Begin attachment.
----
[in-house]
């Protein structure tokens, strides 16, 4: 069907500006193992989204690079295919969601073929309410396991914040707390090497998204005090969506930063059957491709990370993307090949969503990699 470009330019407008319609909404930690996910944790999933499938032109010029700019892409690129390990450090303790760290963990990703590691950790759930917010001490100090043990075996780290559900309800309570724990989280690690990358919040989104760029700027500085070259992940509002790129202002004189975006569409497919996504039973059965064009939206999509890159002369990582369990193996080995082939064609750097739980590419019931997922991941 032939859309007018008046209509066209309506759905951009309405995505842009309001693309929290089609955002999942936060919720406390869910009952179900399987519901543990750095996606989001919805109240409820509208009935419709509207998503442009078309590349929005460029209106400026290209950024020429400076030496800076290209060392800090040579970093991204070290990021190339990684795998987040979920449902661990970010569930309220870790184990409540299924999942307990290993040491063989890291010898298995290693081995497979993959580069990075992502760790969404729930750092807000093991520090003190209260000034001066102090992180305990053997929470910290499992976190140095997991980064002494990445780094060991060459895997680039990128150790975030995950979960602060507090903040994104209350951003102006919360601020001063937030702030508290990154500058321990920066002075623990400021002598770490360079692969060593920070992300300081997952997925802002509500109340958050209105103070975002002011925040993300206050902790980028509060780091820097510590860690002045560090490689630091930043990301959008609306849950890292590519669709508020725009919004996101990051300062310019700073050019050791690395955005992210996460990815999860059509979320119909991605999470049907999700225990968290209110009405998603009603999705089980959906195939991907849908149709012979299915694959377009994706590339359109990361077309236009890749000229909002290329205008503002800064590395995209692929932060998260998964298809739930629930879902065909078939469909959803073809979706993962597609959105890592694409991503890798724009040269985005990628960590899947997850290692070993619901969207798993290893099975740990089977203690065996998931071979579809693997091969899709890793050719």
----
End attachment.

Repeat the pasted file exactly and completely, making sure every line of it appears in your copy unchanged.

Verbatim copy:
[in-house]
């Protein structure tokens, strides 16, 4: 069907500006193992989204690079295919969601073929309410396991914040707390090497998204005090969506930063059957491709990370993307090949969503990699 470009330019407008319609909404930690996910944790999933499938032109010029700019892409690129390990450090303790760290963990990703590691950790759930917010001490100090043990075996780290559900309800309570724990989280690690990358919040989104760029700027500085070259992940509002790129202002004189975006569409497919996504039973059965064009939206999509890159002369990582369990193996080995082939064609750097739980590419019931997922991941 032939859309007018008046209509066209309506759905951009309405995505842009309001693309929290089609955002999942936060919720406390869910009952179900399987519901543990750095996606989001919805109240409820509208009935419709509207998503442009078309590349929005460029209106400026290209950024020429400076030496800076290209060392800090040579970093991204070290990021190339990684795998987040979920449902661990970010569930309220870790184990409540299924999942307990290993040491063989890291010898298995290693081995497979993959580069990075992502760790969404729930750092807000093991520090003190209260000034001066102090992180305990053997929470910290499992976190140095997991980064002494990445780094060991060459895997680039990128150790975030995950979960602060507090903040994104209350951003102006919360601020001063937030702030508290990154500058321990920066002075623990400021002598770490360079692969060593920070992300300081997952997925802002509500109340958050209105103070975002002011925040993300206050902790980028509060780091820097510590860690002045560090490689630091930043990301959008609306849950890292590519669709508020725009919004996101990051300062310019700073050019050791690395955005992210996460990815999860059509979320119909991605999470049907999700225990968290209110009405998603009603999705089980959906195939991907849908149709012979299915694959377009994706590339359109990361077309236009890749000229909002290329205008503002800064590395995209692929932060998260998964298809739930629930879902065909078939469909959803073809979706993962597609959105890592694409991503890798724009040269985005990628960590899947997850290692070993619901969207798993290893099975740990089977203690065996998931071979579809693997091969899709890793050719």